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“Yes, and you will have her; no friend can be like a mother."

“ Yes, perhaps so,” said Evelyn, dreamily.

“Oh! Evelyn, if you knew how I have longed for a mother; a tender, watchful, sympathising mother! How light would all trials and sorrows have seemed, if I had had one to go to; to share my anxieties, and direct me in difficulties. Oh! Evy, do not undervalue the great blessing that has been granted you,-a mother's love !"

Evelyn sighed, and after a moment's pause, said, “Poor Georgy! I never knew you felt the loss of your mother so much. Can you remember her?”

"Scarcely; only a soft gentle face, and bright long curls, and a voice so sweet and kind. I shall never forget the last time I saw her; papa took me into her room, it was so still, so dark, and resting on the white pillows, lay mamma's thin pale face. She held out her hand and smoothed my hair, and told me never to forget her, and to be a comfort to papa when she was gone. Papa held me up to kiss her, she was so weak she could not raise her head, and there were tears in her eyes, but then papa took me away because it was too much for her, and I never saw her again, she died that evening !" Georgina's voice sank into a low sad whisper, and Evelyn silently pressed her hand, and forbore asking her any further questions.

“ We have had four happy years here together, Georgy dear; I can scarcely believe they are really

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over!"

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“They will never be really over in one sense,” remarked Georgina. “Their memory must always exist, always bind us together through life, Evelyn, even though the ocean should roll between us.

“Yes, how nice to think of that; our friendship can never be a thing of the past, it must be always present.”

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pursuits."

"And its influence," added Georgina. Yes, no words can tell how great that has been

Oh! Georgy, my sisters can never be to me what

you

have been !" “Do not make up your mind to that, dearest Evelyn. A sister's love is a precious thing, and they must love you dearly."

They will have their own friends, and their own pursuits. I shall be like a stranger to them," replied Evelyn, sadly.

“But their friends need not interfere with their love for

you,
and

you will be able to join in their “Yes, in some of them, perhaps; but, Georgy, they will never join in mine as you have done.”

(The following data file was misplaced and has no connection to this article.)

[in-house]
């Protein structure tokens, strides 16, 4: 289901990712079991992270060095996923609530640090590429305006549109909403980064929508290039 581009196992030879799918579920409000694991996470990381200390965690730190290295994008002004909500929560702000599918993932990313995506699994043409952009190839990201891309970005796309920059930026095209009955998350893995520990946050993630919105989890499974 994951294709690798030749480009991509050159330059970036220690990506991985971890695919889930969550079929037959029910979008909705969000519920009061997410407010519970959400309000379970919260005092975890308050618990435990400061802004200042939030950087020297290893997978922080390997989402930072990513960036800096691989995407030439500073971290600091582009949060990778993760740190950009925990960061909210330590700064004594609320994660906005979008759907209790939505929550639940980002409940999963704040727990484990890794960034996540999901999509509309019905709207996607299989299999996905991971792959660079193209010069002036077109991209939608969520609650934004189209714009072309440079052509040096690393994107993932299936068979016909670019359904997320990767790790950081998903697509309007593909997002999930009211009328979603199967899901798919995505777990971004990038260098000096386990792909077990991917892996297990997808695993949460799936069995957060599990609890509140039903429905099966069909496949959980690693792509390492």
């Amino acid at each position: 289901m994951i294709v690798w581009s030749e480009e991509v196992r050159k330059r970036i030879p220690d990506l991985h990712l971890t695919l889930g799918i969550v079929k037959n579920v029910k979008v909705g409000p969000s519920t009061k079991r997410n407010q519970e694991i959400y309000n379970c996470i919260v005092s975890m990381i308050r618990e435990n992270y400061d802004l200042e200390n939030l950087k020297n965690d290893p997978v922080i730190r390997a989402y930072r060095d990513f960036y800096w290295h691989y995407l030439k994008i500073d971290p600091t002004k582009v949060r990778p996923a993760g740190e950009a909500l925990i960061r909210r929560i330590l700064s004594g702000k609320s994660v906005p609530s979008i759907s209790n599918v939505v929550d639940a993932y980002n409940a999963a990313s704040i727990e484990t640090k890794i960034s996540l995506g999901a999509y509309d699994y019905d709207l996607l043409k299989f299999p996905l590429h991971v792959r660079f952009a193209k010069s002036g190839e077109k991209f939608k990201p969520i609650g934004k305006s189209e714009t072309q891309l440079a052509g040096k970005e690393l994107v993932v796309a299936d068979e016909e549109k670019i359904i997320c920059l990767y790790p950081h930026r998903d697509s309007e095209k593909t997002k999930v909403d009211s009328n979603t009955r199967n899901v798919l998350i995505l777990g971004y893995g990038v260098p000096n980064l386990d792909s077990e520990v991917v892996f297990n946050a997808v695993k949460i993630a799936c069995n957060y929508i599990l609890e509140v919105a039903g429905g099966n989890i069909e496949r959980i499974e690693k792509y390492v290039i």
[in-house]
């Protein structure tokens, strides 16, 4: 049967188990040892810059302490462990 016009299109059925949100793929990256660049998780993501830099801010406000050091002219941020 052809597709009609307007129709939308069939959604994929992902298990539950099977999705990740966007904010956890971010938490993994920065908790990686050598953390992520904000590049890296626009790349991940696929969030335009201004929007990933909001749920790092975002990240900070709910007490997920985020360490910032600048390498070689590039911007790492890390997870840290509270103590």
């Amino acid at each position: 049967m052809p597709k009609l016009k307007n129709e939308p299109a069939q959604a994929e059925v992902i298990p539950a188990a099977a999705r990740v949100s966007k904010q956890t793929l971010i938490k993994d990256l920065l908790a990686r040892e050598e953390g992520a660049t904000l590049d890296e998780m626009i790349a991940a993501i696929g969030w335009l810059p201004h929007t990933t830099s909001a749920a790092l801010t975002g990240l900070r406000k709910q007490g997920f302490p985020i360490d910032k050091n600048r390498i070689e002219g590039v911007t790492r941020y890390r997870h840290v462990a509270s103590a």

“How can you tell, dear Evelyn ?”.

“I cannot be sure, of course, but I cannot help fearing. You know, Georgy, one of my favourite plans is to lead a useful life, visiting the poor,

and teaching in the schools."

“ There are other ways of leading a useful life besides doing the things you mention. If your sisters should not enter into your plans you might still lead a useful life by entering into theirs, and reading and working with them, and by relieving your mother of some of her household cares, and even by mixing in society, to a certain extent.”

“Oh! Georgy, how can that be?”.

“What do you understand by being useful p!” asked Georgina.

Evelyn thought for a moment, and then replied, Helping others.”

Yes, helping others; and our first duty is to our parents, and then to our immediate relations, brothers and sisters. You may be making yourself more truly useful by helping them, entering

to their pursuits, and sharing their occupations, than even by devoting yourself to charitable works

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among the poor, if by so doing you are tempted to neglect your home duties."

Evelyn sighed; this had not been her idea of a useful life.

“And there is another thing," added Georgina, “by throwing yourself into their plans and amusements you may gain an influence over them, and induce them, after a time, to interest themselves in yours, so that you may not only carry out your own plans of usefulness without neglecting the duties that lie in your path, but you may by degrees win them to do the same.”

Evelyn's face brightened. “Oh! Georgy, if we were only going to begin home life together, with you to advise and direct me, how much I might do! But when I am left to myself, with no one to guide and direct me